by Sarah Bestor
My parents have owned a travel store since before I was born, thus I’ve been traveling my whole life. I grew up traveling with three other people: my mother, my father and my sister. Starting when I was two years old, when we went to Croatia and Italy, we evened each other out with the perfect mix between adult stuff and kid stuff. I’d always have someone to complain with me, be tired with me and keep me company lagging behind on the hikes. In arguments, it was two versus two, always a tie, even though Mom and Dad usually won. Everything was right, and perfect, then came our trip to Italy this past summer.
It was normal for the first two weeks, but then Emily left for Paris by herself, and it began. Two against one–two parents, one kid–they had such an unfair advantage. As a young child, I loved being the center of attention, so you’d think one week without Emily would be heaven in my eyes, but it was not as it seemed. Having four eyes on you and only you everyday and every dinner is hard. Too many questions to answer and too much talking.
Things got easier, as they began to run out of questions, and started talking about their own stuff that I wasn’t interested in. So, I started bringing books to dinner, and talking to my imaginary friend (ha ha).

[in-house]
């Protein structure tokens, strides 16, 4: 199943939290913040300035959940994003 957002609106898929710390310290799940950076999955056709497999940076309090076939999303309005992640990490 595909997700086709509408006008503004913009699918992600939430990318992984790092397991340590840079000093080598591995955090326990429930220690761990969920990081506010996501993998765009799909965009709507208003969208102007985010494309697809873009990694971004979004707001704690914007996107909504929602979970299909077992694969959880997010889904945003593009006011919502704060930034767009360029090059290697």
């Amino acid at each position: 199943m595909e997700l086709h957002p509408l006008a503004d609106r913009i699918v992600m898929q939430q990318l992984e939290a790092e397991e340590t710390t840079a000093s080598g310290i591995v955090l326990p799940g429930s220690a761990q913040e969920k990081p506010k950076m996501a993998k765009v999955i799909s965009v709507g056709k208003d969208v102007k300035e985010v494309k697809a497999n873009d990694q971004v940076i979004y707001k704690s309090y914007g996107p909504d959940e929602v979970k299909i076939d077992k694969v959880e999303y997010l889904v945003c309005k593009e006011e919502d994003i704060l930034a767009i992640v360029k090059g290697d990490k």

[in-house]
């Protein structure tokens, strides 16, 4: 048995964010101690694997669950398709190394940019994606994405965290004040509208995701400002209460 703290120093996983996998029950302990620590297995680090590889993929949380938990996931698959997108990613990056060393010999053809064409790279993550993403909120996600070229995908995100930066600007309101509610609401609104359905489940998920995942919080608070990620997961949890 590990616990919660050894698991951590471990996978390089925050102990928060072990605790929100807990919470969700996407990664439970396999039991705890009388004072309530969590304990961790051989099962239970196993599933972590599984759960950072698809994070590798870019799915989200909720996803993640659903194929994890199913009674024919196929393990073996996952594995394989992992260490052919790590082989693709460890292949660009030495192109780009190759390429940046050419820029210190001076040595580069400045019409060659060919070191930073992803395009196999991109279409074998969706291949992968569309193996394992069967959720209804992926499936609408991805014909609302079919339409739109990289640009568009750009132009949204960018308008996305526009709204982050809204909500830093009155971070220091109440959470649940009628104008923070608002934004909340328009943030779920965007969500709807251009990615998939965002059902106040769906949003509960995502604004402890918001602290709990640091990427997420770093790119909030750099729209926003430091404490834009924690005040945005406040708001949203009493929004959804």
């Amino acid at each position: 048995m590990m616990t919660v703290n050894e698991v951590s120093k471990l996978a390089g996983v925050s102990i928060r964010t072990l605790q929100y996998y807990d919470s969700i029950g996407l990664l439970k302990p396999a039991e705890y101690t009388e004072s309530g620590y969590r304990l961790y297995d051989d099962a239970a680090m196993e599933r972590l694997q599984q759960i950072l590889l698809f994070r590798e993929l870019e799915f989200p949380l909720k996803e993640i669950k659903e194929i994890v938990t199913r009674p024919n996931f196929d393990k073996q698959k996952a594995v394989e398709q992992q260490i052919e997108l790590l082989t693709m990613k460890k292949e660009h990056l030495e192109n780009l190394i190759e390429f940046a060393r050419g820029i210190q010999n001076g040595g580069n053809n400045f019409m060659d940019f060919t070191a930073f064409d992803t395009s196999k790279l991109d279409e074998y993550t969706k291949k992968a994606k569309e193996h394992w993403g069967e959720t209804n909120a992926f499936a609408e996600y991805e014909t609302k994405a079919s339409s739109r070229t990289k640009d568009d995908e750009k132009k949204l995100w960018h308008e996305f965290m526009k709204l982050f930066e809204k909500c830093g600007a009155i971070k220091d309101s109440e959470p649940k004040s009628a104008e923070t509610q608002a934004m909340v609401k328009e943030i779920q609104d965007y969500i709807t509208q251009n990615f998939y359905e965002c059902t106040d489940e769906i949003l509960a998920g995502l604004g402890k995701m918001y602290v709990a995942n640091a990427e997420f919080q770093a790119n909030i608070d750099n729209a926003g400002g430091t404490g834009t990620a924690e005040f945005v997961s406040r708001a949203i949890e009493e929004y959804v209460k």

Four people fit around the table perfectly, four people can split into two groups and no one will be alone, four people can share a hotel room with two beds perfectly, but as it turned out, three wasn’t all that bad either. I often got to choose the treat (gelato!) we would have in the afternoon, I got to use the computer and internet as much as I wanted, and I got first choice of the best seat on trains, boats, and planes. I got used to being an only child, but then Emily came back and it was weird all over again. Soon I’ll have to get used to being the only kid again, as she is going to college next year. This’ll be interesting.
–Sarah Bestor is a sophomore at Ashland High School. She really did have an imaginary friend when she was two.